|February 28, 2017||ARTISTS TRANSCENDING POLITICS||3 comments|
|February 05, 2017||SATURDAY POEM||no comments|
|December 31, 2016||POLITICS AND POETRY||2 comments|
|November 22, 2016||THREE FILMS||2 comments|
|November 11, 2016||POETRY AND FILM!||no comments|
|October 20, 2016||OLD GOLD: A POEM||2 comments|
|September 07, 2016||SHANA TOVA||1 comments|
|August 15, 2016||A POEM, PLUS||2 comments|
|July 29, 2016||RANDYLAND!||2 comments|
|July 06, 2016||NEW POETRY & FICTION||1 comments|
HI POETRY LOVERS,
A SLIGHT DEPARTURE TODAY. IT IS NOT NEWS TO ANYONE THAT OUR COUNTRY IS IN UPHEAVEL, POLITICALLY. I, FOR ONE, FIND MYSELF WISHING TO ESCAPE FROM THIS TURMOIL, AND MY USUAL ESCAPE ROUTE IS INTO THE ARTS. POETRY, PRIMARILY, IS THE VEHICLE FOR ME. BUT OF COURSE THERE ARE OTHER ARTS THAT TAKE US AWAY FROM MISERY---MUSIC, FOR ONE.
YET IN THIS FREE LAND ARTISTS TAKE ADVANTAGE OF THEIR RIGHT TO EXPRESSION, SO WE SOMETIMES ENCOUNTER MORE OF THE SAME DIVISIVENESS AND ANGER IN THEIR WRITINGS AND SONGS. AND, IT MUST BE NOTED, THERE CAN BE VERY ANGRY, EVEN VICIOUS MATERIAL, CONTAINED IN THEIR WORK.
TRUE, MANY ARTISTS FEEL THIS IS THEIR DUTY, TO OPPOSE WHAT THEY SEE AS WRONG, AND PROTEST IS LEGITIMATE. THEY ARE EXERCISING A BASIC RIGHT, AND I AGREE WITH THAT PRINCIPLE. BUT UNFORTUNATELY SOMETIMES EXTREMELY BIASED AND ANGRY ATTITUDES CAN SEEP IN. THEY SEEM TO FEEL THEY SHOULD PROTEST "HATE" BUT THEY ARE OFTEN CREATING AND EXHIBITING "HATE" THEMSELVES.
BUT THANKFULLY THERE ARE ALSO SOME ARTISTS WHO SEEK TO TRANSCEND. THEY MOVE BEYOND THE POLITICAL AND FOCUS ON THE CREATIVE ASPECTS OF THEIR ART. VIOLA DAVIS IS ONE OF THESE PEOPLE. IN MANY INTERVIEWS SHE REVEALS HER PASSION FOR HER WORK; SHE IS A PARTICULARLY TALENTED ACTRESS, DEVOTED TO HER ART. I HAVE NOT HEARD HER SPEAK IN ANY DIVISIVE WAY ABOUT OTHER PEOPLE OR CURRENT EVENTS.
AN INTERESTING EXAMPLE OF THE ARTIST'S ROLE IN SOCIETY IS REFLECTED IN THE FOLLOWING LETTER, WRITTEN BY JAZZ GUITARIST LARRY CORYELL, TO DOWNBEAT MAGAZINE.
Coryell’s Letter to DownBeat
I need to walk back some of the statements I made to DownBeat (“Back from the Brink,” February). I am no longer angry about the election; I accept it. I have musician friends who did not vote my way. I have no place implying, as I did in the article, that their votes were insincere or illegitimate; that is a sacred choice for all Americans and it needs to be respected.
Also—and this is very important—I believe that I have a responsibility to transcend politics, focusing instead on finding ways to touch people’s hearts through music. I never want to forget all the great players who mentored me in the art of demonstrating restraint regarding hot-button issues; these men and women advised me to exercise discretion, and to behave with exemplary humanity. I need to follow that advice.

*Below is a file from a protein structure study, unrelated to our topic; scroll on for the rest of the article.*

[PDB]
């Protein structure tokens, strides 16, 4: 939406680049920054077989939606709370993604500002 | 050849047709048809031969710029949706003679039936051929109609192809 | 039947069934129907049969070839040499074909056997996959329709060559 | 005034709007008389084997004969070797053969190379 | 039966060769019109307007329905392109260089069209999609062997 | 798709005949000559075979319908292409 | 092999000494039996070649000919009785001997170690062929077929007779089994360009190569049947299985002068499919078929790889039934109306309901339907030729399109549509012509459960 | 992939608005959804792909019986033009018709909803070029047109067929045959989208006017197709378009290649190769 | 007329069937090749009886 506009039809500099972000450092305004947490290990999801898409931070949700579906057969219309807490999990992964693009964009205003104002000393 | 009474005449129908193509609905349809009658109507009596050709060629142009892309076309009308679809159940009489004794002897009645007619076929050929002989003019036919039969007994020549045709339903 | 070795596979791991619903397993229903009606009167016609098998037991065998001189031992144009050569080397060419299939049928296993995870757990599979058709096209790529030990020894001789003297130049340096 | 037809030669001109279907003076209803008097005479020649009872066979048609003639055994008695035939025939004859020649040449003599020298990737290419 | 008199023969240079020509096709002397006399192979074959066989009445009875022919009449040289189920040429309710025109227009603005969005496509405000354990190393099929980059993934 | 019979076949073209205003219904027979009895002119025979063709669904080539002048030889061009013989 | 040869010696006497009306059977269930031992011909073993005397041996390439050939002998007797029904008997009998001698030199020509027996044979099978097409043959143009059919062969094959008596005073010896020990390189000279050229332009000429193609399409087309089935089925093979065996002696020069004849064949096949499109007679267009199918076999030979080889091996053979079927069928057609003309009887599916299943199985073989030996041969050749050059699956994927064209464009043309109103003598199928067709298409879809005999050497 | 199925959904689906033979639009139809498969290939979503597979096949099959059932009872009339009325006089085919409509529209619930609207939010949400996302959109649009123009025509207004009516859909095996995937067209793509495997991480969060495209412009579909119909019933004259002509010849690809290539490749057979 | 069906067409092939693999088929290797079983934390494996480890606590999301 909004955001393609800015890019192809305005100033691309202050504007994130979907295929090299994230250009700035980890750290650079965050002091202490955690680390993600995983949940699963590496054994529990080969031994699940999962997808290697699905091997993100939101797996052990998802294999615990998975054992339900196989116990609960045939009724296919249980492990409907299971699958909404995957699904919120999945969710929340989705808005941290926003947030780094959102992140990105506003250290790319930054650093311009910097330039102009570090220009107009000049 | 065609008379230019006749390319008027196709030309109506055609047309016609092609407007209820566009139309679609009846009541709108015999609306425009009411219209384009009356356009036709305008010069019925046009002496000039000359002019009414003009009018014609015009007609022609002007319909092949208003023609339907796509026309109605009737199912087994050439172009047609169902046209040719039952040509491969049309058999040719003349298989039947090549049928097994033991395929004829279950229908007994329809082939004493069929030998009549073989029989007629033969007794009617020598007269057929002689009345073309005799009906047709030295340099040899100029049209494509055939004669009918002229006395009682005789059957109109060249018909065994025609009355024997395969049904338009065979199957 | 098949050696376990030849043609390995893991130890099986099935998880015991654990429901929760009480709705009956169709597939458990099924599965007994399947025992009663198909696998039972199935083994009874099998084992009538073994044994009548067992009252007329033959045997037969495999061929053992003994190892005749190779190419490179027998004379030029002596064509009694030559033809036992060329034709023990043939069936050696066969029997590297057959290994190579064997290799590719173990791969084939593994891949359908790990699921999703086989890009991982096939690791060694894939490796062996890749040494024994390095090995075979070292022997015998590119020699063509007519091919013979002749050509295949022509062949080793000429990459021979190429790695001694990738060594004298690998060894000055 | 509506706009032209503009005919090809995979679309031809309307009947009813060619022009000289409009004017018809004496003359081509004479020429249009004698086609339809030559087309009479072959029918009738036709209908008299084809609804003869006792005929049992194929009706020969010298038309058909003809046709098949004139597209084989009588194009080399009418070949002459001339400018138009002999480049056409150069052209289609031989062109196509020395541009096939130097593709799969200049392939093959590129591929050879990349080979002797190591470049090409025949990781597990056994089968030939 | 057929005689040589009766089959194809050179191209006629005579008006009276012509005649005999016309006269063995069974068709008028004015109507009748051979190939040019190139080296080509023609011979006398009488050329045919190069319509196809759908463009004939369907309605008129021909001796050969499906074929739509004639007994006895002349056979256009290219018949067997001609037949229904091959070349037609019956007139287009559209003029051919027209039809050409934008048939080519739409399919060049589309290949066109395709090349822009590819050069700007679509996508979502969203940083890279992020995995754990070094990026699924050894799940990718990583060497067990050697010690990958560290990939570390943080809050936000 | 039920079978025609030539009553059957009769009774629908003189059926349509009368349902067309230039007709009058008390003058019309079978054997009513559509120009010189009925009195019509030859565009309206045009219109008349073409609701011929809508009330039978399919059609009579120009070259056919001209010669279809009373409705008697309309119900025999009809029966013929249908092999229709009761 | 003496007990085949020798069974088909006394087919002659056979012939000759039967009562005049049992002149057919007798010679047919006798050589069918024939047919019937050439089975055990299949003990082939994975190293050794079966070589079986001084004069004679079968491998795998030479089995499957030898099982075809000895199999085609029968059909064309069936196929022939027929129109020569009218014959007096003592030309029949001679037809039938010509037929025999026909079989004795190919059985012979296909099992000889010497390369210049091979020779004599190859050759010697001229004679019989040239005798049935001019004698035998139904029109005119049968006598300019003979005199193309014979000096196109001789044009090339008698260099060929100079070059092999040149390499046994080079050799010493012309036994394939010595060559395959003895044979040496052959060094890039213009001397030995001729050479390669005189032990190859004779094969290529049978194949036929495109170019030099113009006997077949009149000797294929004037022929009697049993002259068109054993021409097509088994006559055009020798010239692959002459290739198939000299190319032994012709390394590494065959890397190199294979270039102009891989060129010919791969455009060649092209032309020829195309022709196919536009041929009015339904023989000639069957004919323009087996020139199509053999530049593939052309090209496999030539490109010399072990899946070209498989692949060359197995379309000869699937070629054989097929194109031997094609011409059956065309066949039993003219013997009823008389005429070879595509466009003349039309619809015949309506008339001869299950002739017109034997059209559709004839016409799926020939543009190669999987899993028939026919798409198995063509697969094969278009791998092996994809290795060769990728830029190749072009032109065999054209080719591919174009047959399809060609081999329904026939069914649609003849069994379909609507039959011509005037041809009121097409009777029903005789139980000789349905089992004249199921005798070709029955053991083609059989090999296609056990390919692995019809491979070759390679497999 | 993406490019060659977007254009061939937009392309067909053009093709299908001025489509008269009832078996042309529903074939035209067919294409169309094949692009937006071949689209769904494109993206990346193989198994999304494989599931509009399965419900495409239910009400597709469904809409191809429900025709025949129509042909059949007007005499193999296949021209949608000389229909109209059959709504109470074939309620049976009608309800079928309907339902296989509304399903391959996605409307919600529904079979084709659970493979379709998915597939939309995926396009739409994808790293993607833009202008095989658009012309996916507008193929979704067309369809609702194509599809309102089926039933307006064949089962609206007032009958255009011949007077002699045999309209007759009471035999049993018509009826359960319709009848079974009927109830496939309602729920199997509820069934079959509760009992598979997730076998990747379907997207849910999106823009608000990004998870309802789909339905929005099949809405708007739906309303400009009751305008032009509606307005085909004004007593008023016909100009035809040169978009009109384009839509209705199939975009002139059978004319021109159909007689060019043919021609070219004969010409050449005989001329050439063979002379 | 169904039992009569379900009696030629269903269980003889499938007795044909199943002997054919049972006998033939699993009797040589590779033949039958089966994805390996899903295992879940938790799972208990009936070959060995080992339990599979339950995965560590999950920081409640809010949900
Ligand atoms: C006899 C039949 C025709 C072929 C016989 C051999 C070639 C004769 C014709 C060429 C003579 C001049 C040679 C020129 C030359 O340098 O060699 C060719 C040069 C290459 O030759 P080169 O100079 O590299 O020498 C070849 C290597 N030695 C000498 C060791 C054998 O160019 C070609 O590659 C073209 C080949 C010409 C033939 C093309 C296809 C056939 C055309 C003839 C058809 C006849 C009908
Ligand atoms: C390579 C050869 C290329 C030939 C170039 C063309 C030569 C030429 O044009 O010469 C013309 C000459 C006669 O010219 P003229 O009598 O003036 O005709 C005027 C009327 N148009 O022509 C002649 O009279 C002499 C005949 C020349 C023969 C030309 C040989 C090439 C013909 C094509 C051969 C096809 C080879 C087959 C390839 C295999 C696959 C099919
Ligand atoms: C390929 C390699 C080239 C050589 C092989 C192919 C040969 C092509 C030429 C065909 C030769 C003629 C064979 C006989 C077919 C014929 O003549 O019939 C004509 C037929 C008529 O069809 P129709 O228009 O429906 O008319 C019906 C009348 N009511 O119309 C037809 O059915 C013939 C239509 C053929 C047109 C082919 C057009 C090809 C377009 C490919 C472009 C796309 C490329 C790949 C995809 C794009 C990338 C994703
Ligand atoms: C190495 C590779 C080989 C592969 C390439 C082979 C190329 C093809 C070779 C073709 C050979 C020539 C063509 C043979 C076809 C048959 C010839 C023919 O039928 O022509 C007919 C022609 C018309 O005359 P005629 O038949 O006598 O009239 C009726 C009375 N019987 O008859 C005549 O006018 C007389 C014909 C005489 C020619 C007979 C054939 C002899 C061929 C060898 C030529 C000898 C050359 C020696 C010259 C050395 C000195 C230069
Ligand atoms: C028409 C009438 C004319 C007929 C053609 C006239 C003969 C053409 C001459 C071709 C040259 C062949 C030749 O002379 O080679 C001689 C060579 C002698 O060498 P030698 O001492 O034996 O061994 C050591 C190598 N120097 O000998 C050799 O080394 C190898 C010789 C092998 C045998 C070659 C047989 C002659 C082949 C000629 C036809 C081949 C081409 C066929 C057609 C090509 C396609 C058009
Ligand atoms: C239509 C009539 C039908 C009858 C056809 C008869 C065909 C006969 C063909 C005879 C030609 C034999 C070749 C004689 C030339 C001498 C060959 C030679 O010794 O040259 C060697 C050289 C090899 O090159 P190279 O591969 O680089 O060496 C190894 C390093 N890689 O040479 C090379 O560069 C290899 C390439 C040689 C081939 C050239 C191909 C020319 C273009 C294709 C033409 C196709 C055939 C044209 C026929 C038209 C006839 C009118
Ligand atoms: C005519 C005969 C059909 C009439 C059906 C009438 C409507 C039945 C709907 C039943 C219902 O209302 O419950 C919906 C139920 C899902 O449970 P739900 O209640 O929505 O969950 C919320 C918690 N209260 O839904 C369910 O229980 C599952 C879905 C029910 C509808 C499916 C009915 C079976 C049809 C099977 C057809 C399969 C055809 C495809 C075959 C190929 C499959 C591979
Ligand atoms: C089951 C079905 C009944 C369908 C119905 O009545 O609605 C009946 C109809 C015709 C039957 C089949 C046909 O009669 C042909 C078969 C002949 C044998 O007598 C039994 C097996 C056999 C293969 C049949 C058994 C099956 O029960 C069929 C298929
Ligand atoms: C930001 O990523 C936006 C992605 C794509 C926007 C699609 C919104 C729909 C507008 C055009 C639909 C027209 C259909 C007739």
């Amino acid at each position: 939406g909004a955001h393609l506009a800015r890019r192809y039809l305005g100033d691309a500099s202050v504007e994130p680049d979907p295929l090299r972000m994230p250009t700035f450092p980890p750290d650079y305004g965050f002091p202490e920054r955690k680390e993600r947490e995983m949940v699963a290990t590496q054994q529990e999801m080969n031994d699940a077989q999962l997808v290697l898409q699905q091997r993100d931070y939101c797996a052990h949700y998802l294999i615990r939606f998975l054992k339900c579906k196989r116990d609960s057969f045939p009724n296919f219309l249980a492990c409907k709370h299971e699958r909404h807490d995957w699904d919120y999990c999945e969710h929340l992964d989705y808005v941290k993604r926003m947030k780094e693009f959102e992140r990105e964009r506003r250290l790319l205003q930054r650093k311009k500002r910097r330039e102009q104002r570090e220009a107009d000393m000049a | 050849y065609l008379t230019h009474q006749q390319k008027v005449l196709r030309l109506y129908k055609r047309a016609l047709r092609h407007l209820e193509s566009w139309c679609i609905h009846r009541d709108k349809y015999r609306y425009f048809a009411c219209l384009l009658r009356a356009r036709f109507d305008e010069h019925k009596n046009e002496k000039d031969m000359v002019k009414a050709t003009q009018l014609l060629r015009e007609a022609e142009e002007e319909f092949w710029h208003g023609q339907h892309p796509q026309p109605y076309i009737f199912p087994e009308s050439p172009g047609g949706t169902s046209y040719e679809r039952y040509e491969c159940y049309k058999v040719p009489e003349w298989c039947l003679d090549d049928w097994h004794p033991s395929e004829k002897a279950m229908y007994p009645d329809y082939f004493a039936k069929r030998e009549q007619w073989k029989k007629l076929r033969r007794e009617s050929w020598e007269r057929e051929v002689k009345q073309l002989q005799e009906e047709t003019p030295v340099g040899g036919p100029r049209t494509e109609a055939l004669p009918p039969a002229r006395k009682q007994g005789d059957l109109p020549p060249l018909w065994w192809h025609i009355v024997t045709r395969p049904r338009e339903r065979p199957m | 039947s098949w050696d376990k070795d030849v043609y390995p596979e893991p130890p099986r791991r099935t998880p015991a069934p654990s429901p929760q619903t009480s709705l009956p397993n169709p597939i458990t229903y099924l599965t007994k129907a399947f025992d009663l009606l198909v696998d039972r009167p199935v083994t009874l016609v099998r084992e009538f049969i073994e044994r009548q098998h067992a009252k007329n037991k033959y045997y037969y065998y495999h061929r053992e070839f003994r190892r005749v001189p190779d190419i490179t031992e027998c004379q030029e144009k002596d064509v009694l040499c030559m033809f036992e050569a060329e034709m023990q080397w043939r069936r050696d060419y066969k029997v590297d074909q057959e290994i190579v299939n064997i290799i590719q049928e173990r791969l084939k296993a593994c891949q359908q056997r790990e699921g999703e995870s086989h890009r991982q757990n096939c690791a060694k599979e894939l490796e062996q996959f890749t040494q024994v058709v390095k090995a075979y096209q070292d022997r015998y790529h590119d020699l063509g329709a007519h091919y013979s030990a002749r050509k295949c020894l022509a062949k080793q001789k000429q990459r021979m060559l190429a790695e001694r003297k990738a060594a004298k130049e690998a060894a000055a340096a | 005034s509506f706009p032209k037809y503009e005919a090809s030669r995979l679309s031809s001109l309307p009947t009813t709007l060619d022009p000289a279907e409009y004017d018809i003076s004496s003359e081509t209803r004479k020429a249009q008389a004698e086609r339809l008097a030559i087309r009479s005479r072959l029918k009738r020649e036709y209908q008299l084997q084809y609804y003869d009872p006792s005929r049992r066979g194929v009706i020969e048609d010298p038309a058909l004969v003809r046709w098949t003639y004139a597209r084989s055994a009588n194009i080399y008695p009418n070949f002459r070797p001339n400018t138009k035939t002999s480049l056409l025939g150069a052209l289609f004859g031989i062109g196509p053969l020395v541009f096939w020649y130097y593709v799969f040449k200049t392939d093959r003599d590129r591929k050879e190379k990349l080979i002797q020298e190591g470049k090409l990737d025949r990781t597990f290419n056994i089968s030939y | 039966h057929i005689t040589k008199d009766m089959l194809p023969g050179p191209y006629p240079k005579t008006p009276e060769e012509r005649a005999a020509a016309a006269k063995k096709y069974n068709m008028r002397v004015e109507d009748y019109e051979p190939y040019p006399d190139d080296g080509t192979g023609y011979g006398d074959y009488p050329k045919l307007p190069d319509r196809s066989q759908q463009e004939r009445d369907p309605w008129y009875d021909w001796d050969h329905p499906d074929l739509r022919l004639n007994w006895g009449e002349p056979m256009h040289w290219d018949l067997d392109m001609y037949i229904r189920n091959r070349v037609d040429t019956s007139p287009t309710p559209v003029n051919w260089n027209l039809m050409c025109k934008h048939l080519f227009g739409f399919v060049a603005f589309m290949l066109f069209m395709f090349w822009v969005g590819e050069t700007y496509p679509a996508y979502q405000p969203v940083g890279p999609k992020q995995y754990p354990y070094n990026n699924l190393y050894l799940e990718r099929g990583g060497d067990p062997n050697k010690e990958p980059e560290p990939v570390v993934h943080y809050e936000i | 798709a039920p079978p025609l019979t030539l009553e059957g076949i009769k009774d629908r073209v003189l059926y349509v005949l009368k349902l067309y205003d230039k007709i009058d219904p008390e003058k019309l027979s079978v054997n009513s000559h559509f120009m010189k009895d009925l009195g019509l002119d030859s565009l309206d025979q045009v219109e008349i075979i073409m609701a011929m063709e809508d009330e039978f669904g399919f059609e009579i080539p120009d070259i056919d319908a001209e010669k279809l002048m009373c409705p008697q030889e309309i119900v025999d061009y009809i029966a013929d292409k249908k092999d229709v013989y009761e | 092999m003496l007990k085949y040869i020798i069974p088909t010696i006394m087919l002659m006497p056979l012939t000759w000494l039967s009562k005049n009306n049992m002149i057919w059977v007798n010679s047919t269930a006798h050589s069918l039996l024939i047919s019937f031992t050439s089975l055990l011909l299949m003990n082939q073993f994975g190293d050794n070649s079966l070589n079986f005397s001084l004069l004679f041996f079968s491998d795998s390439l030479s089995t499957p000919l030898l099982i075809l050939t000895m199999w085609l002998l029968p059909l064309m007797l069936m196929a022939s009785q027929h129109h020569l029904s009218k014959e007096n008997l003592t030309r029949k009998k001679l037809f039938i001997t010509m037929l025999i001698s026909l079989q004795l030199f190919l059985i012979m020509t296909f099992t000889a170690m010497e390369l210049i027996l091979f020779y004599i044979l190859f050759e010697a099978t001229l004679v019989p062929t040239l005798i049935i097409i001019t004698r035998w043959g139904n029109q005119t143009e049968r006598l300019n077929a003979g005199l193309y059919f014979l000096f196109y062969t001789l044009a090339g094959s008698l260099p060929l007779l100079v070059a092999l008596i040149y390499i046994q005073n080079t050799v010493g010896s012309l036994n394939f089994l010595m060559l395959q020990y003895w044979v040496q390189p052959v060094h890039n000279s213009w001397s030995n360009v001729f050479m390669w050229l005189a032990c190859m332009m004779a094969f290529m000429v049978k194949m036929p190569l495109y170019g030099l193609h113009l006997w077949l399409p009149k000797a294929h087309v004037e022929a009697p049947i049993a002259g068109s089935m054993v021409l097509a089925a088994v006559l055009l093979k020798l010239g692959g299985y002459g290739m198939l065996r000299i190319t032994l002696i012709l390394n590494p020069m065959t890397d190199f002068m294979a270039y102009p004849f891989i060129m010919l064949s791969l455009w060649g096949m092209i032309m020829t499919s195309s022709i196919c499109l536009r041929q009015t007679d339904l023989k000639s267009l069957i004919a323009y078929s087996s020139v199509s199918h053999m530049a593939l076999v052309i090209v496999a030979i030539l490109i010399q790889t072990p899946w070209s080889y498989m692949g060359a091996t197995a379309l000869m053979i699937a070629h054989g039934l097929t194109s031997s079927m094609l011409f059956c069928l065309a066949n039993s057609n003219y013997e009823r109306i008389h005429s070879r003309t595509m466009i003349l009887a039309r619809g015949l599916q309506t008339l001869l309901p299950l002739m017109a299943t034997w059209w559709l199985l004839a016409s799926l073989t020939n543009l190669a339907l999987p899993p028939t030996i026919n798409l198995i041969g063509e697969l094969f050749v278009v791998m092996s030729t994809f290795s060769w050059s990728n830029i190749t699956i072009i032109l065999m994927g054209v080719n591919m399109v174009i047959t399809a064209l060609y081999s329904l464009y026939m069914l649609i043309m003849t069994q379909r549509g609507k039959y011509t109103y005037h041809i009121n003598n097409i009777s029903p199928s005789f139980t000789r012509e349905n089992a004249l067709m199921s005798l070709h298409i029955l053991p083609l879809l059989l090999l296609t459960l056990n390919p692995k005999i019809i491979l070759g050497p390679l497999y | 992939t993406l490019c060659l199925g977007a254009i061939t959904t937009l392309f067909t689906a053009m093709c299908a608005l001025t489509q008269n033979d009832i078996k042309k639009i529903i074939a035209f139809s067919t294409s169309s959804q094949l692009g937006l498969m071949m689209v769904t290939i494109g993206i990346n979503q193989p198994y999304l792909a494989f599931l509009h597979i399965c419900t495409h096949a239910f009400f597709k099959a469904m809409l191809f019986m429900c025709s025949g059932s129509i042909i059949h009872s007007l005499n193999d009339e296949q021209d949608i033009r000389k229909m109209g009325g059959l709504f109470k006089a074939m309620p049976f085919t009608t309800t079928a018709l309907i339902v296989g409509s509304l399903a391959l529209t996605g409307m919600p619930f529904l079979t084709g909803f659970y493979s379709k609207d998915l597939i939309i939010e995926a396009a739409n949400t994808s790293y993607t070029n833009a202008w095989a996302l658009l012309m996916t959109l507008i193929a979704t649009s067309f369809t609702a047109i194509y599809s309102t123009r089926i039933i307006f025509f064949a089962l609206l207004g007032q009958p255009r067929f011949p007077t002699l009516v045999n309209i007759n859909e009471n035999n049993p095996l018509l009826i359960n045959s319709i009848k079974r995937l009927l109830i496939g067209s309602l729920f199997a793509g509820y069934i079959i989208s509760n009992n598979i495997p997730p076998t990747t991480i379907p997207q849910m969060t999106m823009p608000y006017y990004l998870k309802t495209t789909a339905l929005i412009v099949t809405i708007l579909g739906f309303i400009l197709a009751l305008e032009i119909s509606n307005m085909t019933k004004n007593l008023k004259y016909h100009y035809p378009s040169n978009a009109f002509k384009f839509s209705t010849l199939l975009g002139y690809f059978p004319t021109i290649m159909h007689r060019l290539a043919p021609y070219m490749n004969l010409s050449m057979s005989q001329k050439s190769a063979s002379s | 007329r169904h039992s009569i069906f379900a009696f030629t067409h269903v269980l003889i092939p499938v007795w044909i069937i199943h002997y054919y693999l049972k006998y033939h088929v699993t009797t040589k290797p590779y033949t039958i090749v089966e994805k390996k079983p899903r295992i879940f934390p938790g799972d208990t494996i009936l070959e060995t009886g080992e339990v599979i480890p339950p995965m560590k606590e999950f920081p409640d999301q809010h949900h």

I regret that I may have offended anyone. DownBeat is, after all, a journalistic haven for art and creativity. DownBeat and the other jazz magazines assiduously focus on America’s greatest art form: jazz. We need for these publications to continue their mission of creating value through promoting and exploring jazz. My comments did nothing to further the cause of our music. I apologize.
With best regards from Berlin, Germany,
I WILL CLOSE WITH A POEM TO TAKE US BEYOND THE DIVISIVENESS AROUND US, AND TO FOCUS ON THE HOPE OF BETTER TIMES TO COME. ENJOY.
Let me go where'er I will
I hear a sky-born music still:
It sounds from all things old,
It sounds from all things young;
From all that's fair, from all that's foul,
Peals out a cheerful song.
It is not only in the rose,
It is not only in the bird,
Not only where the rainbow glows,
Nor in the song of woman heard,
But in the darkest, meanest things
There always, always something sings.
"Tis not in the high stars alone,
Nor in the cups of budding flowers,
Nor in the redbreast's mellow tone,
Nor in the bow that smiles in showers,
But in the mud and scum of things
There always, always something sings.
–Ralph Waldo Emerson
THANKS FOR CLICKING IN. XO JUDY
Hello Poetry Lovers,
This year is starting off as an extraordinarily busy one for me. I am delighted to announce the publication of a new collection of poems and stories titled CAROUSEL, from Lummox Press. Soon I will blog some information about the reading/appearance schedule I will follow to introduce the book. Please stay tuned!